However, it’s not enough to think that it is only in the ‘illiberal democracies’ of Poland and Hungary that LGBT rights are under threat. Under Donald Trump the US government in 2019 banned transgender people from enlisting in the armed forces unless they did so under their birth sex assignment. Further, in June 2020, in the middle of Pride month, the Department of Health said it would be basing its interpretation of sex discrimination on biology at birth. In effect, this meant that hospital and insurance companies would now be able to refuse cover for transition-related care. However, unlike in Hungary and Poland, American institutions have proven more resilient to Trump’s attacks on LGBTQ+ rights. This was evidenced by the Supreme Court’s 15th June ruling that workplace discrimination based on sexuality and gender identity was illegal, going against the policy of the Trump administration.

Other so-called Western countries have also seen a pushback against LGBTQ+ rights; notably in Spain the Vox Party, which calls for curbs on gay Pride parades and a ban on same-sex adoption, won 14% of the vote in last year’s election.

Therefore, while we might be tempted to celebrate the success of the LGBTQ+ rights movement, we must always be vigilant of following the dangerous path of places like the US. It is particularly worrying that British Social Attitudes mentioned at the start of this piece actually recorded a 2% drop in the acceptance of same-sex relationships compared to 2018. As well as being aware of the dangers our own society faces, LGBTQ+ people and allies should do all in their power to help the victims of LGBTQ+ discrimination abroad.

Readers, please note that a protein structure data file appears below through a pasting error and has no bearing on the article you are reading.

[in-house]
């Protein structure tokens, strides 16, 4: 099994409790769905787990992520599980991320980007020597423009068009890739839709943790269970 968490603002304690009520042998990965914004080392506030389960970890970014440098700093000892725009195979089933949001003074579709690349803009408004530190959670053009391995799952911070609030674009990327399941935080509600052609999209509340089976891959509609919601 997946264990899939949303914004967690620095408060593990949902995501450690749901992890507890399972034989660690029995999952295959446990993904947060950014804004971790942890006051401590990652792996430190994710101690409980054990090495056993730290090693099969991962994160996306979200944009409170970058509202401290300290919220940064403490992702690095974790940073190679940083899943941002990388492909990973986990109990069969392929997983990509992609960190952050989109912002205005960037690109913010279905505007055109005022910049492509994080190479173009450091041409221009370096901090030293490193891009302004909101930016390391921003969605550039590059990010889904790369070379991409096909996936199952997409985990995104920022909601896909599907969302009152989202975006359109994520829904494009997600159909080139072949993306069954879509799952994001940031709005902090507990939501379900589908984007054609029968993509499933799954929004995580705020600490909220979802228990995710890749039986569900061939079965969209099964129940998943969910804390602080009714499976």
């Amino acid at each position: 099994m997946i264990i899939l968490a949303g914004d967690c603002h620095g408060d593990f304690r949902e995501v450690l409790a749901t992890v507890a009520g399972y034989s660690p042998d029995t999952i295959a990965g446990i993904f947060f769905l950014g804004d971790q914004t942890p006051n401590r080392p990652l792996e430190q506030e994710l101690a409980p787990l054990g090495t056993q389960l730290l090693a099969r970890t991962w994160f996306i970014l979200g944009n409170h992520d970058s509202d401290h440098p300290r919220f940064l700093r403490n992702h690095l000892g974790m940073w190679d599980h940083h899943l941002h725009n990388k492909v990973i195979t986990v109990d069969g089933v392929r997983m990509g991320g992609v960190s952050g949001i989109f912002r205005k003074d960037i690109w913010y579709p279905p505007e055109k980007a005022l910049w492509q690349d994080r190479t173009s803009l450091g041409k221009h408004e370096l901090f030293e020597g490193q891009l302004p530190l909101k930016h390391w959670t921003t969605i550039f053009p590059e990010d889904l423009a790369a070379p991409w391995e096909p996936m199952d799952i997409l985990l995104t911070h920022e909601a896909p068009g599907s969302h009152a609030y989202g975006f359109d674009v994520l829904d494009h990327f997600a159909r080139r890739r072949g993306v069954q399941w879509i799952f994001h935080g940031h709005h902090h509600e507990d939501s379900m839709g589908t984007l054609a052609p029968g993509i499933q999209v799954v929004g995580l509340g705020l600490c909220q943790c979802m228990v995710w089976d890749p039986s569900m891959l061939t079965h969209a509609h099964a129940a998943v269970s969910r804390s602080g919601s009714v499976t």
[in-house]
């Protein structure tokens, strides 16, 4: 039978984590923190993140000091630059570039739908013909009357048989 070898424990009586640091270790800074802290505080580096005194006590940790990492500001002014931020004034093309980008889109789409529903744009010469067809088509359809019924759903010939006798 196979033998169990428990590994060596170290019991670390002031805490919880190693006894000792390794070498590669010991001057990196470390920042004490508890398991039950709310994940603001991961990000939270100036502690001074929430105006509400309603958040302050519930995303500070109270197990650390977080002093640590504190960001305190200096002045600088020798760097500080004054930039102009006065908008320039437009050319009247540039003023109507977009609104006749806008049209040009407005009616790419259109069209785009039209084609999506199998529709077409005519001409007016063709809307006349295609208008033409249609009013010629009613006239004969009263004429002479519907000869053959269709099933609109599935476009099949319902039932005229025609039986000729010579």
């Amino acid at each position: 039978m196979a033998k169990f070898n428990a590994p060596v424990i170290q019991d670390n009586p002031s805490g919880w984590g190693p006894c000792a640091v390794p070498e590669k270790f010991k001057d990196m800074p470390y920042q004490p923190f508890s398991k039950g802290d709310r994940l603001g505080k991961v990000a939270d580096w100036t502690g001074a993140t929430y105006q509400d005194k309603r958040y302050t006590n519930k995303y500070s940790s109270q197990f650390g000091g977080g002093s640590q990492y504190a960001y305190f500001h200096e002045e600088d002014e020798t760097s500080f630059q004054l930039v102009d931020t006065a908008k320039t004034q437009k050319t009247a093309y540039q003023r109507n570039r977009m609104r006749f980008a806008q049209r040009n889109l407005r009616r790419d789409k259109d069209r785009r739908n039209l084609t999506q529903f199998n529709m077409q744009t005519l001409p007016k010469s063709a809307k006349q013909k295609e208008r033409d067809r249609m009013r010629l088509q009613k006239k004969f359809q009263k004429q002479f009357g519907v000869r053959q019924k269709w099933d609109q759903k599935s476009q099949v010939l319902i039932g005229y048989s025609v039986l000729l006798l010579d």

For readers in EU countries, the most effective way might be to contact your local MEPs to encourage the EU to bring action against Hungary and Poland. For Britons, while we are no longer a member of the EU, we can still write to our MPs to lobby for increased government action against regimes which threaten LGBTQ+ rights.

It is crucial that we remain constantly aware of the campaigns which brought us our civil rights, and continue the struggle to maintain them both at home and abroad. The cases of Poland, Hungary, and the US show the dangers of complacency, and we owe it to the disempowered in those countries to do what we can to stand with and support them.

Readers can find below a list of Stonewall’s partner charities for the countries mentioned in this article, many of which desperately need support.

Russian LGBT Network

Polish Society of Anti-Discrimination Law

Gay, Lesbian and Straight Educators Network

Acropoli

For confidential advice and support, you can contact Switchboard at 0300 330 0630, 10am to 10pm, every day, or email them at chris@switchboard.lgbt. All phone operators are LGBTQ+.